Wednesday, March 20, 2013

Ten Things I Don't Know How To Do

As a psychologist working in public schools, I often get frantic referrals from parents or teachers who need help dealing with a child's disruptive or concerning behaviors.  Sometimes, it's a parent of an adolescent who has recently started acting rebellious, running away, using drugs, or having sex.  Or, it can be a teacher of a kindergartner who is disrupting class with extreme behaviors such as sexual acting out, threatening other students, running from class, or throwing uncontrollable tantrums.  Of course, I always want to help with these type of requests.  That's my job.  But, I sure would like to give parents and teachers this short list of disclaimers when I take on their troubled child.

  1. I don't know how to talk your child into behaving properly.  "Can you just talk to them!?"  Well, sure I can talk to them, but my words aren't magic.  A little chit-chat with the psychologist isn't going to change your child's behavior.  Some talk therapy can be quite successful, but only with older children and only after rapport and trust have been established.  I'm not in the business of giving kids a "quick scolding."  (Plus, who needs yet another scolding by an adult?) Therapy takes time and talk is often not the best path to behavior change.
  2. I don't know how to change an adolescent's behavior if they don't WANT to change.  I can't force behavior change on anyone. A child (or adult) has to really be invested in therapy in order for it to work.  I can be quite motivational and encouraging, but in the end, they have to make a decision to try something different.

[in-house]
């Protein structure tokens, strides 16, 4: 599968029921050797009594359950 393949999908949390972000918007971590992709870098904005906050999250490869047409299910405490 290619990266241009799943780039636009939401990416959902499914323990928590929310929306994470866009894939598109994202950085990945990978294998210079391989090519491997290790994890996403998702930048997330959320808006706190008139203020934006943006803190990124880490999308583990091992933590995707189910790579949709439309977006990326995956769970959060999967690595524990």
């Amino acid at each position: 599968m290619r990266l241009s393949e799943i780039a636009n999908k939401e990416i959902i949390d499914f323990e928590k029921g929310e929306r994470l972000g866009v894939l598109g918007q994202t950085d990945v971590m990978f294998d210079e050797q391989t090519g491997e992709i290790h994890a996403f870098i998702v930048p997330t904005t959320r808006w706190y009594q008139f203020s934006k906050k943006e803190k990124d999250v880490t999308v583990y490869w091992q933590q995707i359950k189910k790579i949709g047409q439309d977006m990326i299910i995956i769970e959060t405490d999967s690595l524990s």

3. I don't know how to make major changes in a child's behavior without changing the environment first.  As I alluded to earlier, talk therapy doesn't really work with young children.  The best way to change a child's behavior is to manipulate the variables in the environment that are maintaining that behavior. In layman's terms, parent or teacher, you might have to change YOUR behavior and the way you interact with the child before you see a change in behavior. 
  4. I don't know how to magically fix the problem.  Once in awhile there is a quick solution to behavioral problems, but I find it to be rare.  I really need to gather a lot of data, spend some time with the child, work carefully with caring adults, and try different interventions before something works.  And, even then, it's hard to say what exactly worked!  Sometimes, it's a serendipitous combination of efforts and interventions that finally does the trick. There is no magic wand.
  5. I don't know how to prescribe medications.  Don't be confused.  I'm not a psychiatrist.  I may have "Dr." in my name, but I am not a physician.  I can not walk the halls of the school handing out Ritalin.  Sorry.
  6. I don't know how to tutor your child.  Teachers, please stop asking me to read with Bubba.  I'm much too qualified for that.  When I ask, "How can I help?" I'm not referring to literal help with academics.  (You'd be surprised how often this comes up.)